Last week, after a long and arduous process of deliberation, helpless negotiations and amidst severe opposition from domestic as well as international fronts, our neighborhood island nation Sri Lanka formally handed over the Hambantota port to the people’s republic of China. This is a big statement. Of course, it’s not the official line by press releases of both the countries involved. But whatever vocabulary they chose to use, however much they try to wrap it in glossy packaging and put little Chinese bows on top of it, they are fooling no one.
Sri Lanka owes a staggering debt of 8 billion dollars to china. With 90% of the island nation revenues going for debt payments and a dismal 3.5% growth rate (2016) it had its hands tied. Readers will wonder how did it come to that, but for international experts who have kept a close watch over Asia Pacific region, this was no surprise. Many predicted it long back.
The Hambantota deal was valued at 1.1 billion USD. By this agreement 70% of the port’s stakes and ownership now belong to state owned China Merchant ports holdings company. The deal was initially struck out at handing over 80% stakes but amid severe protests on domestic and international fronts, it was finalised at 70%.
Hambantota Port project has seen protests from locals and continued objections from neighbouring countries. After repeated raised concerned by India, Sri Lanka managed to stop china from using it as a naval base. Critics have long stated the port is a compromise with Sri Lanka’s sovereignty. As seen with Pakistan’s CPEC, in Hambantota port, all contracts are owned by Chinese companies, jobs are provided to Chinese workers and now the port and its adjacent economic zone belongs to china. As anyone would have guessed, native Sri Lankans get no benefit from it.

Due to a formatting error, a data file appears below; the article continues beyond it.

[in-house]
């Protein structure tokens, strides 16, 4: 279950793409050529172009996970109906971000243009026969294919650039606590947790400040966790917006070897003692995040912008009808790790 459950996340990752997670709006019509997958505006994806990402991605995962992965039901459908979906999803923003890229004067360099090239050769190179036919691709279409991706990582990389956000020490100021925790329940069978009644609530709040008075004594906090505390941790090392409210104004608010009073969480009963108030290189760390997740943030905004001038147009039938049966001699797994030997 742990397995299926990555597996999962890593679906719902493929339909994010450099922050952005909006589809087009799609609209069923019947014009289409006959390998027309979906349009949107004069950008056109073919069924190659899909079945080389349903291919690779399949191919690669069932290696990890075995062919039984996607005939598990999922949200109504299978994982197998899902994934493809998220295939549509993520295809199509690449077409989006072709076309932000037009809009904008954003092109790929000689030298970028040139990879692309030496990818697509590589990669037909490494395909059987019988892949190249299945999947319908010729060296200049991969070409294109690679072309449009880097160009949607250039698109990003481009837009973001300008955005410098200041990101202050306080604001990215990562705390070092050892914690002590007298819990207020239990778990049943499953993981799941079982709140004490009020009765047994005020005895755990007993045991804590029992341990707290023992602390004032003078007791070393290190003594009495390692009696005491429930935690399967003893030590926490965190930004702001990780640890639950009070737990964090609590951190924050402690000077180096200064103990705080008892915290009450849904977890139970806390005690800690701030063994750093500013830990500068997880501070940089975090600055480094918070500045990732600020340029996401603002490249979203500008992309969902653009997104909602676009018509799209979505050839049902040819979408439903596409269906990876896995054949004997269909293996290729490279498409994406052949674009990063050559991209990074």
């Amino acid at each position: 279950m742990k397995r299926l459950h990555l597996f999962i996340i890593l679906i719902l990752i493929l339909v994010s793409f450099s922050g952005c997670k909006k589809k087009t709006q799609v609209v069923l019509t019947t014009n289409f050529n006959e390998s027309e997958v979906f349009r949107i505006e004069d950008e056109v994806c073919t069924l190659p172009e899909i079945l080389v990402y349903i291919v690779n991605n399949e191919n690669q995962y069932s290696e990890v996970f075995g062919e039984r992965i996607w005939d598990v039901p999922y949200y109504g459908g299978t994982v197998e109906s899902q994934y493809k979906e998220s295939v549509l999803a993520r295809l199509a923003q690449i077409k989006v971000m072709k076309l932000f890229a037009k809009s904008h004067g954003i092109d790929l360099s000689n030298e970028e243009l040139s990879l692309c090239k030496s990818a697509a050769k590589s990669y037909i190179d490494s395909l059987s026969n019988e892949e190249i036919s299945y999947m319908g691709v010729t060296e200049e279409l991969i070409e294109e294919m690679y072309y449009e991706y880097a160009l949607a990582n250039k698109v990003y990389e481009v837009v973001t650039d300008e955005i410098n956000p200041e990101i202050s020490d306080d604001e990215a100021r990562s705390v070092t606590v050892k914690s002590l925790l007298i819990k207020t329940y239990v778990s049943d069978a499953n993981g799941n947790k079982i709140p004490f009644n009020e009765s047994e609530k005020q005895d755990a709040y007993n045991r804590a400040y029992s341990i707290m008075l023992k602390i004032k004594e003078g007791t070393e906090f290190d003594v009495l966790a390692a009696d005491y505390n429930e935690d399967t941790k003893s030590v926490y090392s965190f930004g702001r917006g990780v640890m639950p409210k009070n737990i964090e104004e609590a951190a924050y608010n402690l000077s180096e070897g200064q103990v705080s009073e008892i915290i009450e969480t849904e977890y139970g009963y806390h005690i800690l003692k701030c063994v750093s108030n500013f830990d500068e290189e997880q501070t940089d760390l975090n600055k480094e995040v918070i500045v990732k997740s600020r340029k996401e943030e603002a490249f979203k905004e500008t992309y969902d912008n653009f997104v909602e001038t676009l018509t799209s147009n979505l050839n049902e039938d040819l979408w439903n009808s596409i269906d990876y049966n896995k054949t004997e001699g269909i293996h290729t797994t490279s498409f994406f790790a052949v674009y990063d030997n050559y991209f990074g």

Sri Lanka’s current Prime Minister, Ranil Wickramasinghe issued a statement at the formal handing over ceremony last weekend: “with this agreement, we have started to pay back the loans. Hambantota will be converted to a major port in the Indian ocean. There will be an economic zone and industrialization in the area which will lead to economic development and promote tourism. “Sadly, not many of his own countrymen are buying this candyfloss. They have their reasons.
Hambantota lies 240 kms away from Colombo. It was a small fishing town with barely 20,000 people in the general area. Interestingly, it was also the home constituency of the former president of Sri Lanka, Mahinda Rajapaksa.
The country has been raged with nearly 26 year long civil war with the LTTE. After the brutal and bloody crushing of the rebels under the Rajapaksa regime, the then government was heavily criticised in international circuits. No country wanted to invest in it. UNHRC was furious, Rajapaksa was branded a ruthless ruler. China and Pakistan supplied arms and ammunition during the anti -LTTE operations. Rajapaksa was also infamous for several corruption charges and nepotistic policies. He wanted rapid economic growth and a legacy for his own family. His brothers, his son all were cabinet ministers.